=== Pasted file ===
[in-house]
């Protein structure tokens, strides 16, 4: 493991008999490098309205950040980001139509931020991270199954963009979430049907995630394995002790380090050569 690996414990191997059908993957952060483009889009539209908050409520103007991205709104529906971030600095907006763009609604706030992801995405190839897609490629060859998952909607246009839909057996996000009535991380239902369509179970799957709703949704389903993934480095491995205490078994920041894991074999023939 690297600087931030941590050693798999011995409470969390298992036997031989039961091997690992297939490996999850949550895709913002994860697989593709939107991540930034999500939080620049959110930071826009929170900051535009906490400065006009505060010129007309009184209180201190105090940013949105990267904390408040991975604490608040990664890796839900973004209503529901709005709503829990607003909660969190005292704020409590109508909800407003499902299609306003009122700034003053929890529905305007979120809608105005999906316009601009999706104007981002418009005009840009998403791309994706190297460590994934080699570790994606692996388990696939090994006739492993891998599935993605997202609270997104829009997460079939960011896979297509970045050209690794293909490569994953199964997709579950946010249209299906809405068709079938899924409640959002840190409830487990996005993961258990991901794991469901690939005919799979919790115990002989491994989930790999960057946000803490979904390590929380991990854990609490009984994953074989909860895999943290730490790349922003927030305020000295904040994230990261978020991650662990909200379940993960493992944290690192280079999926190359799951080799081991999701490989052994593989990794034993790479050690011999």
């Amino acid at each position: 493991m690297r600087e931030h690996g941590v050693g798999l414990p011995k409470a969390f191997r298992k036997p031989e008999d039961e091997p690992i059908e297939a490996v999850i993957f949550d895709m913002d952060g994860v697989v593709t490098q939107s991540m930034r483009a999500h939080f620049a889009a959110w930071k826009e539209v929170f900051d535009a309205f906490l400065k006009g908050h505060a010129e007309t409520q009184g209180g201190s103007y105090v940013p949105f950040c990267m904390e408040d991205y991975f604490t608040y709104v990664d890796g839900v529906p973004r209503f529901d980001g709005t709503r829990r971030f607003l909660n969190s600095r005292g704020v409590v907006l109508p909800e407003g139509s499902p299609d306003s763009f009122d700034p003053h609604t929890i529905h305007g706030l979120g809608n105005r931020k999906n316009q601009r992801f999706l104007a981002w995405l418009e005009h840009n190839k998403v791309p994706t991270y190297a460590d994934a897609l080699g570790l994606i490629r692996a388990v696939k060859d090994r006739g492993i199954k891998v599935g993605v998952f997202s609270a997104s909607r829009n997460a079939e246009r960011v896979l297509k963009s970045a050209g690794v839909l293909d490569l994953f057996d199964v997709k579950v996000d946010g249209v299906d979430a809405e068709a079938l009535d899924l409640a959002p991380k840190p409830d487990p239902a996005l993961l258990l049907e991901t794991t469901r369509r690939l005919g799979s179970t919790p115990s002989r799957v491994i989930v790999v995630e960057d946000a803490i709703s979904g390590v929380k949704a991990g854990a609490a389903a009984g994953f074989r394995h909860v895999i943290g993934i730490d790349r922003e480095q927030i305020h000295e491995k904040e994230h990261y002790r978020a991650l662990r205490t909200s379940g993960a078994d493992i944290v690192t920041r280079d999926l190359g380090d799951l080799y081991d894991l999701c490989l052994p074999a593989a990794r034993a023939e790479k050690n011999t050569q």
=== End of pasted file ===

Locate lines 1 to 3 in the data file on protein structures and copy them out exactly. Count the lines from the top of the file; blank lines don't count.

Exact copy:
[in-house]
């Protein structure tokens, strides 16, 4: 493991008999490098309205950040980001139509931020991270199954963009979430049907995630394995002790380090050569 690996414990191997059908993957952060483009889009539209908050409520103007991205709104529906971030600095907006763009609604706030992801995405190839897609490629060859998952909607246009839909057996996000009535991380239902369509179970799957709703949704389903993934480095491995205490078994920041894991074999023939 690297600087931030941590050693798999011995409470969390298992036997031989039961091997690992297939490996999850949550895709913002994860697989593709939107991540930034999500939080620049959110930071826009929170900051535009906490400065006009505060010129007309009184209180201190105090940013949105990267904390408040991975604490608040990664890796839900973004209503529901709005709503829990607003909660969190005292704020409590109508909800407003499902299609306003009122700034003053929890529905305007979120809608105005999906316009601009999706104007981002418009005009840009998403791309994706190297460590994934080699570790994606692996388990696939090994006739492993891998599935993605997202609270997104829009997460079939960011896979297509970045050209690794293909490569994953199964997709579950946010249209299906809405068709079938899924409640959002840190409830487990996005993961258990991901794991469901690939005919799979919790115990002989491994989930790999960057946000803490979904390590929380991990854990609490009984994953074989909860895999943290730490790349922003927030305020000295904040994230990261978020991650662990909200379940993960493992944290690192280079999926190359799951080799081991999701490989052994593989990794034993790479050690011999």
């Amino acid at each position: 493991m690297r600087e931030h690996g941590v050693g798999l414990p011995k409470a969390f191997r298992k036997p031989e008999d039961e091997p690992i059908e297939a490996v999850i993957f949550d895709m913002d952060g994860v697989v593709t490098q939107s991540m930034r483009a999500h939080f620049a889009a959110w930071k826009e539209v929170f900051d535009a309205f906490l400065k006009g908050h505060a010129e007309t409520q009184g209180g201190s103007y105090v940013p949105f950040c990267m904390e408040d991205y991975f604490t608040y709104v990664d890796g839900v529906p973004r209503f529901d980001g709005t709503r829990r971030f607003l909660n969190s600095r005292g704020v409590v907006l109508p909800e407003g139509s499902p299609d306003s763009f009122d700034p003053h609604t929890i529905h305007g706030l979120g809608n105005r931020k999906n316009q601009r992801f999706l104007a981002w995405l418009e005009h840009n190839k998403v791309p994706t991270y190297a460590d994934a897609l080699g570790l994606i490629r692996a388990v696939k060859d090994r006739g492993i199954k891998v599935g993605v998952f997202s609270a997104s909607r829009n997460a079939e246009r960011v896979l297509k963009s970045a050209g690794v839909l293909d490569l994953f057996d199964v997709k579950v996000d946010g249209v299906d979430a809405e068709a079938l009535d899924l409640a959002p991380k840190p409830d487990p239902a996005l993961l258990l049907e991901t794991t469901r369509r690939l005919g799979s179970t919790p115990s002989r799957v491994i989930v790999v995630e960057d946000a803490i709703s979904g390590v929380k949704a991990g854990a609490a389903a009984g994953f074989r394995h909860v895999i943290g993934i730490d790349r922003e480095q927030i305020h000295e491995k904040e994230h990261y002790r978020a991650l662990r205490t909200s379940g993960a078994d493992i944290v690192t920041r280079d999926l190359g380090d799951l080799y081991d894991l999701c490989l052994p074999a593989a990794r034993a023939e790479k050690n011999t050569q």